What happens when one womans' mobile becomes immobile? when her wifi becomes wtf? and when she seriously considers the option of carrier pigeon as a more efficient mode of communication than her current set up? She learns some useful life lessons, that's what...
In a comedy of errors I (Cat) have been without a properly functioning communication device for about 6 weeks and have found the experience, in equal measure, utterly annoying and bizarrely enlightening… here’s how it unfolded and what helped at each stage.
Phase 1 - blind panic
First up, the on / off / wake up button on my (quite old) Google Nexus went on strike 3 hours before I boarded a plane to the UK. En route to the airport I dropped into a phone fix-it place and they did indeed fix it, hurrah, major relief… closely followed, two days later, by major panic as it decides to malfunction again.
Sensation: Blind panic, like that moment you think your wallet has been nicked or you have left your laptop in the luggage compartment of the train, panic rising and rising.
Solution: Deep breathing, longer breaths out than in to calm the heart rate and abate the panic (e.g breathe in for 4 and out for 6 and repeat this for a few minutes)
The phone would only work when plugged into the mains supply or whilst ‘awake’ and, in a “Speed" like twist I had to ensure the phone never ran out of battery completely lest I be left with nothing. This rendered my mobile virtually immobile and required me to maintain some focus on not letting it drain of battery.
The lesson: Like the pre mobile days I would arrange to meet people by clearly explaining where we would meet and would get there on time. If they didn’t arrive punctually I would wait and watch the world go by, not panic call them to see what hideous fate had befallen them. I became less lazy in my communication and more aware of what was going on outside my phone.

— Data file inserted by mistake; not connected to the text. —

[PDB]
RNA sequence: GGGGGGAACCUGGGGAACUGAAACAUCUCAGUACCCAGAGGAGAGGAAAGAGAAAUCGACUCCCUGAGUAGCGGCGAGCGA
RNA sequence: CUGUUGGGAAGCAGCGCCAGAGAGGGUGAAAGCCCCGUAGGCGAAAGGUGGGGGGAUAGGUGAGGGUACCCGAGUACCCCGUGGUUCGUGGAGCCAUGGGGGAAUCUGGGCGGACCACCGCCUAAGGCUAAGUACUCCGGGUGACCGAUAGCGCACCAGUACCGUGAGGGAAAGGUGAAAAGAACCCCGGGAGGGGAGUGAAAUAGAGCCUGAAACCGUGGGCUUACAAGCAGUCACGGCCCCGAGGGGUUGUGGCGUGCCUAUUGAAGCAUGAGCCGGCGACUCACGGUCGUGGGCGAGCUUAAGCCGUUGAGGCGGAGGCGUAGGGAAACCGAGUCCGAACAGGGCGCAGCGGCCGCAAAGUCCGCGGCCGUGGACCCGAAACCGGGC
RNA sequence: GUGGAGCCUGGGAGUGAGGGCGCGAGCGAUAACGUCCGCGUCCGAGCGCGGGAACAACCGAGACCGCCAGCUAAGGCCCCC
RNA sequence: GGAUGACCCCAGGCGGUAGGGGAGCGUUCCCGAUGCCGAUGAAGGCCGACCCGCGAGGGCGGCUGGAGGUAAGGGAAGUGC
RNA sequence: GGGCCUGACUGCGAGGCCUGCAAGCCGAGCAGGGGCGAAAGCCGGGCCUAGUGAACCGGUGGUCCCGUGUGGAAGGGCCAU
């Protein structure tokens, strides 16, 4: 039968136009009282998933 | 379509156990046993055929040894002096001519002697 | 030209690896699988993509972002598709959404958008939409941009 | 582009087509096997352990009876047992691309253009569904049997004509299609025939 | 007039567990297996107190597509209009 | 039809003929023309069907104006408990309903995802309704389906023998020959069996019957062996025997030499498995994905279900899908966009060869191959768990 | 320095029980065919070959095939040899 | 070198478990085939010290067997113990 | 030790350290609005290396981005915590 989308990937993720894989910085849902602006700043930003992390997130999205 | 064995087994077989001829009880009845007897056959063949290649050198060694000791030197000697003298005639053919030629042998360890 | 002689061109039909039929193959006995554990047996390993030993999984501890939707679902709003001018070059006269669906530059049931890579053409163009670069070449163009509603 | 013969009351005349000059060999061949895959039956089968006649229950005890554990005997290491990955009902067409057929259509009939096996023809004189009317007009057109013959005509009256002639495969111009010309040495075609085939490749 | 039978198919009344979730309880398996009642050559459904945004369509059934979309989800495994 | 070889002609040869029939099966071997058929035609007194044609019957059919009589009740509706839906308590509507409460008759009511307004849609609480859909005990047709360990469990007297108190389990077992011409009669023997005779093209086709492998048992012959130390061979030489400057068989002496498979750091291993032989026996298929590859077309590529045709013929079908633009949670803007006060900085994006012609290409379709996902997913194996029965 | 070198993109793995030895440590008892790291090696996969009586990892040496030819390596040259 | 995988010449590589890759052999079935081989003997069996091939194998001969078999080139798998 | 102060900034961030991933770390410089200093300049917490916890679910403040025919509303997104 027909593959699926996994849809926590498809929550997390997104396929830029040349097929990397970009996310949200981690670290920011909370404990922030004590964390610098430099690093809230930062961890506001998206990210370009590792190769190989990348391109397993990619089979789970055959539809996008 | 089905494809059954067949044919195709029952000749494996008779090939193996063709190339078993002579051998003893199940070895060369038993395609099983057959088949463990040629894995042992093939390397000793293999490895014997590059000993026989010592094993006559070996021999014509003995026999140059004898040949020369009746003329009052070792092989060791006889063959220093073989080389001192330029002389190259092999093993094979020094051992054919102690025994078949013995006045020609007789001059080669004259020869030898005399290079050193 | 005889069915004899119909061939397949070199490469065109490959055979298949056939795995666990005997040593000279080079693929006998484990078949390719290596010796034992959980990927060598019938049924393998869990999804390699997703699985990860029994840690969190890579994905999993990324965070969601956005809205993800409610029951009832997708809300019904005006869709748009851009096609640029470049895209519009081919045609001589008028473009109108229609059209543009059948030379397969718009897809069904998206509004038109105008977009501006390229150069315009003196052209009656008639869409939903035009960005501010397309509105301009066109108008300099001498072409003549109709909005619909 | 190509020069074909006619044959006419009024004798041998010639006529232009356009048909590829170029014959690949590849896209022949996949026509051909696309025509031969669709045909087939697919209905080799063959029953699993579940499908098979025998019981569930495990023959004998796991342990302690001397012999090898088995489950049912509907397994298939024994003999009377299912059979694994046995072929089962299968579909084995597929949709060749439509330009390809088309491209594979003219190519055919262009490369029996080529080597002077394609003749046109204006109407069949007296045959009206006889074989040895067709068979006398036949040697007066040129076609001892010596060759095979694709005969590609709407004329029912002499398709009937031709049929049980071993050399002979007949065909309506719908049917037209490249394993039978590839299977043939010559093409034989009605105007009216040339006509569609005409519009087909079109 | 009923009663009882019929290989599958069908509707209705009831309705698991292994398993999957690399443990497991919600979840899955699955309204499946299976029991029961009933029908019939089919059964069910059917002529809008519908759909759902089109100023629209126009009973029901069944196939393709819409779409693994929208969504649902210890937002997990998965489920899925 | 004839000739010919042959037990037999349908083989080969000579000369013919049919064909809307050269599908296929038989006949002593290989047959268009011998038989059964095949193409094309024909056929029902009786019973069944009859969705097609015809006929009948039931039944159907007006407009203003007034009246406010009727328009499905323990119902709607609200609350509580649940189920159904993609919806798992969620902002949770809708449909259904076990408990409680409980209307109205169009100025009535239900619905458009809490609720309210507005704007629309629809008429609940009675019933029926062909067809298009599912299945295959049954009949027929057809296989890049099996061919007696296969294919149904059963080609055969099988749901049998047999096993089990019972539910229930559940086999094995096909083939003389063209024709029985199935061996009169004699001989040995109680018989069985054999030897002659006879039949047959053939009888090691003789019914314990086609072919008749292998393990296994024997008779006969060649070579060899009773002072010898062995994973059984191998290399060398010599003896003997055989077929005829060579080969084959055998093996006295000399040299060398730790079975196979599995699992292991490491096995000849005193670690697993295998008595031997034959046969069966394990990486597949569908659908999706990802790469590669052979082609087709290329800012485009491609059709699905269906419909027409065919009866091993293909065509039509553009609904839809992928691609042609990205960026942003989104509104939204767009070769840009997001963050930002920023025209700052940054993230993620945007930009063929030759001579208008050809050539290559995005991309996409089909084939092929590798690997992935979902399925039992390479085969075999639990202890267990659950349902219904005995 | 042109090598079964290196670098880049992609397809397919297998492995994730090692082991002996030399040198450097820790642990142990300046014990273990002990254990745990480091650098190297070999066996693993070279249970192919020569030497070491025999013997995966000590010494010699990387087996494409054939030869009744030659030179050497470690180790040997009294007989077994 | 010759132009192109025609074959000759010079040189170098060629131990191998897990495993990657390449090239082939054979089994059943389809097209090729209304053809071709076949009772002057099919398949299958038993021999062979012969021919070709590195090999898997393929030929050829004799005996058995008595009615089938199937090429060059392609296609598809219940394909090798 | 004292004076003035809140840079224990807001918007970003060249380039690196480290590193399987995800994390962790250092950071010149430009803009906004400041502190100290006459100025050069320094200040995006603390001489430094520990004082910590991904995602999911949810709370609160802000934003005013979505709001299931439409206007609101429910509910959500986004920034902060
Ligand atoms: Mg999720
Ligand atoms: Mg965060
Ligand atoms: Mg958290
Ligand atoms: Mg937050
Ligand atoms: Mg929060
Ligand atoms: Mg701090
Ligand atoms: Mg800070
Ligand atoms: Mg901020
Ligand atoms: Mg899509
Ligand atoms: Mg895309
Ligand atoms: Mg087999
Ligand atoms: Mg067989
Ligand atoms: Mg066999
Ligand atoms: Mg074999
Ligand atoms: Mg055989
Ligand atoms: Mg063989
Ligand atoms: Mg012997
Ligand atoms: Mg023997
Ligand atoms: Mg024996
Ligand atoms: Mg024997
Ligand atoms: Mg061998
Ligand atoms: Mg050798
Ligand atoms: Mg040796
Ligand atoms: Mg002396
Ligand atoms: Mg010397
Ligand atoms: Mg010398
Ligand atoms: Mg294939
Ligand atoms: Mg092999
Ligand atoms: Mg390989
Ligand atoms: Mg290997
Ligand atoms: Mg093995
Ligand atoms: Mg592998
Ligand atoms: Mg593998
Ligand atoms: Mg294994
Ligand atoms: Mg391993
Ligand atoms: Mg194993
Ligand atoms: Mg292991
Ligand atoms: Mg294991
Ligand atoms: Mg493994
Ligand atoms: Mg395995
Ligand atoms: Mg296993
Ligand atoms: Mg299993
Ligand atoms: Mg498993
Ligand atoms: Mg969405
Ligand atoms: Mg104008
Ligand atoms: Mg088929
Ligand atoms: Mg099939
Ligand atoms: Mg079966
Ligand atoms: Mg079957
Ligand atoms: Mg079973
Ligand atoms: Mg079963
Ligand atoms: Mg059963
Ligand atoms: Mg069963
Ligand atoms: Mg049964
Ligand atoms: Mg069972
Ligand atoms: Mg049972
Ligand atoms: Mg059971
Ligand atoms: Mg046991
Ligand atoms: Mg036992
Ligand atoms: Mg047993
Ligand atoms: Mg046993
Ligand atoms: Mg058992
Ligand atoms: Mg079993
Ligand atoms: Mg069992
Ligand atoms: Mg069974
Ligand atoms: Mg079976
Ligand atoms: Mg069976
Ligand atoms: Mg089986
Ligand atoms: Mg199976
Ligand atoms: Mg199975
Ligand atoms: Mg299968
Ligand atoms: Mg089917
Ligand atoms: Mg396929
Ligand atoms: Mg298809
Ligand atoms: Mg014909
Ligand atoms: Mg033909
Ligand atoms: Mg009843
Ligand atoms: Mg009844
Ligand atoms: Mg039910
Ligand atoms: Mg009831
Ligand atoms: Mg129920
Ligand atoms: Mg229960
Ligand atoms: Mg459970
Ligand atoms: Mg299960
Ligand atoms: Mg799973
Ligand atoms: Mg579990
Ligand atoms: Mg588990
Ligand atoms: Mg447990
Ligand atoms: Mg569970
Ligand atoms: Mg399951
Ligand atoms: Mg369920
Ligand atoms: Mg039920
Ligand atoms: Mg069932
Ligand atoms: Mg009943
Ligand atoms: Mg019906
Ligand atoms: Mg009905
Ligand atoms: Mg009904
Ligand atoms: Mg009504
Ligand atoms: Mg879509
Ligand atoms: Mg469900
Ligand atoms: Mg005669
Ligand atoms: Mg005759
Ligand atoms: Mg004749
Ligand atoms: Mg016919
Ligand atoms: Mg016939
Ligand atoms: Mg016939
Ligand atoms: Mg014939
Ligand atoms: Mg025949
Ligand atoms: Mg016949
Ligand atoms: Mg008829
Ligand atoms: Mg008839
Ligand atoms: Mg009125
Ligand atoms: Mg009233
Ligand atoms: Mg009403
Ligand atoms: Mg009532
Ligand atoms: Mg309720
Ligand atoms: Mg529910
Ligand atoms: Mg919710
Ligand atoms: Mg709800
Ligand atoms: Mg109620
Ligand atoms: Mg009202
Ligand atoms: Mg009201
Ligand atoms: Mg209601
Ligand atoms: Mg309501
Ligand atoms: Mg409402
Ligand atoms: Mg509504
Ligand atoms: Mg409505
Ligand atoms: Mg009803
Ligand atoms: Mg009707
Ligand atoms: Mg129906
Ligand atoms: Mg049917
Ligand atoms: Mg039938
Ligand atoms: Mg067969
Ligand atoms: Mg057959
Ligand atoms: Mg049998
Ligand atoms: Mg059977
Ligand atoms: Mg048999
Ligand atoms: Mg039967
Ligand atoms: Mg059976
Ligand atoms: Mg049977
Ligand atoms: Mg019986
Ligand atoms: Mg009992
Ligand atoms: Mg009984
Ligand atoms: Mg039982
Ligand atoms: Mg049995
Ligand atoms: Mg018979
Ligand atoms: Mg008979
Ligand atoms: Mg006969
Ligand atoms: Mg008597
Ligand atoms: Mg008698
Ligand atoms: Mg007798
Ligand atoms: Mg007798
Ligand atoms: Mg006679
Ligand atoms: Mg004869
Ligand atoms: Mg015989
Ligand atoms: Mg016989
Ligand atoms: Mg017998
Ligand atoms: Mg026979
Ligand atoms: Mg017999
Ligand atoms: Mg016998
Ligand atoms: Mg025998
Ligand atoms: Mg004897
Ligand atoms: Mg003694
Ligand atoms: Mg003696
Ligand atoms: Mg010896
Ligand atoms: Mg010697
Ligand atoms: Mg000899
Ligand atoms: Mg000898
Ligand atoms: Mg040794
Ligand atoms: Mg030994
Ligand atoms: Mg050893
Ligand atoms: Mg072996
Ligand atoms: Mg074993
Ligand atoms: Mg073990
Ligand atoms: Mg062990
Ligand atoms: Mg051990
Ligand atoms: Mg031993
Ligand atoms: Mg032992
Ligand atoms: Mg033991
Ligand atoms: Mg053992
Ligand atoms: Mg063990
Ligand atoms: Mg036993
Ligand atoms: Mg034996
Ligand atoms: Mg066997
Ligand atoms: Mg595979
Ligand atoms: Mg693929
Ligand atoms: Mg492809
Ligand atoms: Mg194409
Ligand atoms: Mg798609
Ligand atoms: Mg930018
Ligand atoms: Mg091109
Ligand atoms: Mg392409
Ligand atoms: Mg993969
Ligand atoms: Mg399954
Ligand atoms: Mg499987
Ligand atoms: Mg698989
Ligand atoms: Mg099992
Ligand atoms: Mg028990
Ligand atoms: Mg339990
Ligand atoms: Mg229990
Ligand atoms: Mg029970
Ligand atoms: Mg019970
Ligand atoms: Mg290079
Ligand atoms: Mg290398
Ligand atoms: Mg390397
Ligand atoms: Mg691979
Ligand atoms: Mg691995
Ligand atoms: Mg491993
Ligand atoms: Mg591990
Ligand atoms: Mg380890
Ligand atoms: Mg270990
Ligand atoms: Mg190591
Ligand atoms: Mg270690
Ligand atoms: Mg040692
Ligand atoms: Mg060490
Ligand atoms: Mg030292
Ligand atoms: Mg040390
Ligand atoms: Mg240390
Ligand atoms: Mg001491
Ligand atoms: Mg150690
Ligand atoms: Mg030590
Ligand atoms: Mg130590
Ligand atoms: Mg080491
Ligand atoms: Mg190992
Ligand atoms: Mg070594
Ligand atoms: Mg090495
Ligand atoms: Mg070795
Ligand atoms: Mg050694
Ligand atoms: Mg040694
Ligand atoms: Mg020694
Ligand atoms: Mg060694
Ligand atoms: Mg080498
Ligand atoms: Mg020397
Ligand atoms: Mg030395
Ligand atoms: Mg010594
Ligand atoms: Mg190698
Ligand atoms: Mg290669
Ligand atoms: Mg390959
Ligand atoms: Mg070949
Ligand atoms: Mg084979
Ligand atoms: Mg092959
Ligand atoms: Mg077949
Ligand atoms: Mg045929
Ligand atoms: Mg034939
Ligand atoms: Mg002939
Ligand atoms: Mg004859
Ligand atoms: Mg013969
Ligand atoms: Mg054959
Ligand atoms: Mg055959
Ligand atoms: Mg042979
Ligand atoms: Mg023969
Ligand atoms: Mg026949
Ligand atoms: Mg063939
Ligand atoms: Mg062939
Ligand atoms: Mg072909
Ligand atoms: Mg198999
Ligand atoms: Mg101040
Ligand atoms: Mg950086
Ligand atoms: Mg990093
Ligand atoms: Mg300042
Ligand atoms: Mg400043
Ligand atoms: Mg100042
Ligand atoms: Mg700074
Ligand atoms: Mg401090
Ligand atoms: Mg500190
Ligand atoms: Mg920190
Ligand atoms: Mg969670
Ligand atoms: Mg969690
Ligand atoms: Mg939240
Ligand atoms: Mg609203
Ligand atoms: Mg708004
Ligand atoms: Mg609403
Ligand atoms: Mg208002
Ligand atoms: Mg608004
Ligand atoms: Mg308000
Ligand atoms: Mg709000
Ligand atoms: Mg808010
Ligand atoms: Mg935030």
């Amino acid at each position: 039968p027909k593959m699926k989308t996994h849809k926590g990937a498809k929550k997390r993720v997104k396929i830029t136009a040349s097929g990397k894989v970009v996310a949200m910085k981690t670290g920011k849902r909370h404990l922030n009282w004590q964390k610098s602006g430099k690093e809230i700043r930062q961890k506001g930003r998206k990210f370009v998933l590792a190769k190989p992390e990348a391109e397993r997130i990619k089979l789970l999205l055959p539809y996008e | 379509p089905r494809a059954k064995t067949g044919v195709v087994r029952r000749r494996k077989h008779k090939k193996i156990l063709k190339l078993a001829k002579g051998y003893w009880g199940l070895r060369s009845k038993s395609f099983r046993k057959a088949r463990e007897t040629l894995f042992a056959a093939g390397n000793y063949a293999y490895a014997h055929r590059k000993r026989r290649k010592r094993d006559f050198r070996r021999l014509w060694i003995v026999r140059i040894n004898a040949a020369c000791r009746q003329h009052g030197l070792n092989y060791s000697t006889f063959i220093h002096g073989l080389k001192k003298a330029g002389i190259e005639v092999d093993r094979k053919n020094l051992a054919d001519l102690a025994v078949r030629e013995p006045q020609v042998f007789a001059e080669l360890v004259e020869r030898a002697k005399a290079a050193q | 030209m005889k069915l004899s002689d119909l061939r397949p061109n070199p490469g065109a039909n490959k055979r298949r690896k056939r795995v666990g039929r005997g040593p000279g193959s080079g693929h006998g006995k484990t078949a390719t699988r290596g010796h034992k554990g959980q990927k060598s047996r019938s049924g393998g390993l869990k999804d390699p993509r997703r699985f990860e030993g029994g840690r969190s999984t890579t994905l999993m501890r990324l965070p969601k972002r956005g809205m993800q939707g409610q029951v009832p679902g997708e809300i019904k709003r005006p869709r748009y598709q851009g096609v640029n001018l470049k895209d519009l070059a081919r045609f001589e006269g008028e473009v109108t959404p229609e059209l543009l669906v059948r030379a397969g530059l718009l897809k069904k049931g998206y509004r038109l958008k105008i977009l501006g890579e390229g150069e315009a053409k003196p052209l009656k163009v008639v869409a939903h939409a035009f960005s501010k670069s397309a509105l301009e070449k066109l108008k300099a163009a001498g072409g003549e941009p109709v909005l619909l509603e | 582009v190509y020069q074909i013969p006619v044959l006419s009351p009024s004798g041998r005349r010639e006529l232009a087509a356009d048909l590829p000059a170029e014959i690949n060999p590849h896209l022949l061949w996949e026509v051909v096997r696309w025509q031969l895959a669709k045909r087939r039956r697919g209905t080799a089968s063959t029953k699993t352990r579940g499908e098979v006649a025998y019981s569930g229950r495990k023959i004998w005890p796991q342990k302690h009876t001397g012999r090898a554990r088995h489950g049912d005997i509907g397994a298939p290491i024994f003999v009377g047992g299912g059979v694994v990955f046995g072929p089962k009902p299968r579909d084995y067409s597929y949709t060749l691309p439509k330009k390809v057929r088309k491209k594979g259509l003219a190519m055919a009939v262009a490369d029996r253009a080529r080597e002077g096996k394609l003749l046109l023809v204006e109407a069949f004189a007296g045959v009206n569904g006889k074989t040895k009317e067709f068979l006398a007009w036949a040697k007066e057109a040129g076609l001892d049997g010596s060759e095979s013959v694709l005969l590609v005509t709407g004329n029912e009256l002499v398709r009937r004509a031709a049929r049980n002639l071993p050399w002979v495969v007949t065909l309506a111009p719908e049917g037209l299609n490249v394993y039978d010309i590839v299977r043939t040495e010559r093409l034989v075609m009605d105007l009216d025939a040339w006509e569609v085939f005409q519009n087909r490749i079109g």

Phase 2 - double trouble
I ordered a new mobile phone anyway so that the non-mobile one could become my back up. The phone arrived and I spent time setting it up but then discovered that SIM card I had for Malta wouldn’t fit in it and as I was in the UK I couldn’t get it changed! So now I have a new fully mobile phone for my UK number and my old immobile (don’t let me run out of battery) phone for my Maltese business number. So now I ended up lugging around 2 phones (that work slightly differently) and 2 chargers.
Sensation: Utter irritation at how technology is supposed to make our lives easier but which, in these moments is making it feel more complicated
Solution: Deep gratitude practice. Expressing gratitude that if this was the biggest problem I had to contend with, compared to the millions of people on this planet who have literally nothing, I was pretty lucky.
The lesson: Technology is not always your friend and perspective goes a long way.
Phase 3 - Things really do happen in threes
The dying moments of Glastonbury festival and we head back to camp, my boyfriend loses a boot (in the mud) and my brand new, fully functioning mobile phone leaps to the rescue. I swiftly dive in to extract both boot and phone but I fear it’s too late, mud has found its way into all available phone orifices. A wise looking bearded man, a bottle of spray cleaner and a confident “it’ll be fine” later I switch the phone on to find it too has joined Club Malfunction. It unpredictably turns off, it won’t connect to the wifi at all and it has a display that wouldn’t look out of place next to a lava lamp. It’s not looking good but (a pro at handling such situations by now) I laugh…and laugh... and laugh…
Sensation (and Solution): Complete and unequivocal surrender to the situation. Laughter really is the best medicine.
My back up phone becomes my new phone, my new phone becomes immobile (it will take calls and messages when plugged in but little else) and I find myself googling “Cheap Carrier Pigeons”…
The lesson: As I wait for my new new phone (complete with insurance) I have found myself replying to emails twice a day instead of all day everyday - more efficient, charging the phones in the office area, instead of in my bedroom at night - less electromagnetic madness, I have reduced the time I spend on social media jumping from one thing to another - keeping my mind calmer and am enjoying the freedom of being uncontacteable for certain moments in the day - embracing life !!